Lin, R-L. (1990). Perceptions of family background and personal characteristics among Indian college students. Journal of American Indian Education, 29(3), 19-28.

National Center for Education Statistics. (1989). Analysis report: Dropout rates in the United States: 1988 (NCES 89-609). Washington, DC: Office of Educational Research and Improvement, U.S. Department of Education.

Platero Paperwork, Inc. (1986). Executive summary: Navajo area student dropout study. Window Rock, AZ: Navajo Division of Education, The Navajo Nation.

Reyhner, J. (In Press). Strategies for preventing dropouts. In G. M. Charleston (Ed.), Indian nations at risk: Solutions for the 1990s (Supplement Volume). Washington, DC: Indian Nations at Risk Task Force, United States Department of Education.

Special Subcommittee on Indian Education, Committee on Labor and Public Welfare, United States Senate. (1969). Indian education: A national tragedy -- A national challenge. Washington, DC: Government Printing Office.

Spindler, G. D. (1987). Why have minority groups in North America been disadvantage in their schools? In G. D. Spindler (Ed.). Education and cultural process: Anthropological Approaches (pp. 160-172). Prospect Heights, IL: Waveland.

Whole Language
NABE News November 1, 1991, Vol. 15, No. 2.
Jon Reyhner and Melissa J. Rickey

Whole Language is a popular new trend in reading and language arts instruction. Some aspects of the Whole Language movement can be traced back to the Progressive Education practices of the 1930s and others to the Language Experience movement of the 196 0s. Instead of teaching reading, writing, speaking, and listening as separate skills, teachers integrate these language processes through thematic teaching units. In addition, rather than using traditional basal reading texts, teachers use children's literature--fiction and nonfiction--and other "realia," newspapers, magazines, and so forth to facilitate both reading development and conceptual learning.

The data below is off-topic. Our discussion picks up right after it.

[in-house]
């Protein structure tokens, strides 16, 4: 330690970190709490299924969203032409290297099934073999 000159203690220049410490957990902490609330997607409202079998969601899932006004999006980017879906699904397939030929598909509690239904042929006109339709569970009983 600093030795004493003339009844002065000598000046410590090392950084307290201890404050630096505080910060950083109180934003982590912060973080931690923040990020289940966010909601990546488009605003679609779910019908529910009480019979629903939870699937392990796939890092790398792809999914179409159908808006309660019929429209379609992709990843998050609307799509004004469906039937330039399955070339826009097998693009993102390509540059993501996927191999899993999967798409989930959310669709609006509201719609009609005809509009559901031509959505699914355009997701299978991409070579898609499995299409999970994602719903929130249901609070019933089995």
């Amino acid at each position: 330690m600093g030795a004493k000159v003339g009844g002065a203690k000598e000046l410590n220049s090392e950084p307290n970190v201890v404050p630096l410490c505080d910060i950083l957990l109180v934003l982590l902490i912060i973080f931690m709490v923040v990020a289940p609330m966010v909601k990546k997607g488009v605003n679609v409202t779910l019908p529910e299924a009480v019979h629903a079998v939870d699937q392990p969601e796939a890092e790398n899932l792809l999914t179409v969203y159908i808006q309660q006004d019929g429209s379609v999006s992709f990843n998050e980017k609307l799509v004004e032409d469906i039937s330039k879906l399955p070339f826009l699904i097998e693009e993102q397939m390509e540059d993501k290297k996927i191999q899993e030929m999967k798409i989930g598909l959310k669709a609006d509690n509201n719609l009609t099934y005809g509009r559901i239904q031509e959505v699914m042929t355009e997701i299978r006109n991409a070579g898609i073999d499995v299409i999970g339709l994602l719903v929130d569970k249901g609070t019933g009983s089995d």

While some writers suggest using Whole Language in Indian education, they often fail to emphasize the potential this approach has for providing true bilingual/bicultural Indian Education: it releases teachers and students from commercial English language textbooks which have little American Indian content and provides opportunities for incorporating tribal languages and cultural content into the curriculum.

With Whole Language, teachers of American Indian students go beyond having their students read standard textbooks for information. Instead, students can interview, in their native language, tribal elders, elected officials, and others and write their own texts. This interviewing and reporting process can produce social studies curriculum material about the community and, at the same time, develop students' speaking and writing skills in tribal languages and/or English. It can also produce local version s of traditional stories for students to read.

Whole Language teachers can also add children's literature by and about American Indians to their curriculum. Even more important, they can incorporate native language instruction through language experience stories and various student writing activities. Such instruction leads naturally to integrating content areas into holistic and meaningful units of study.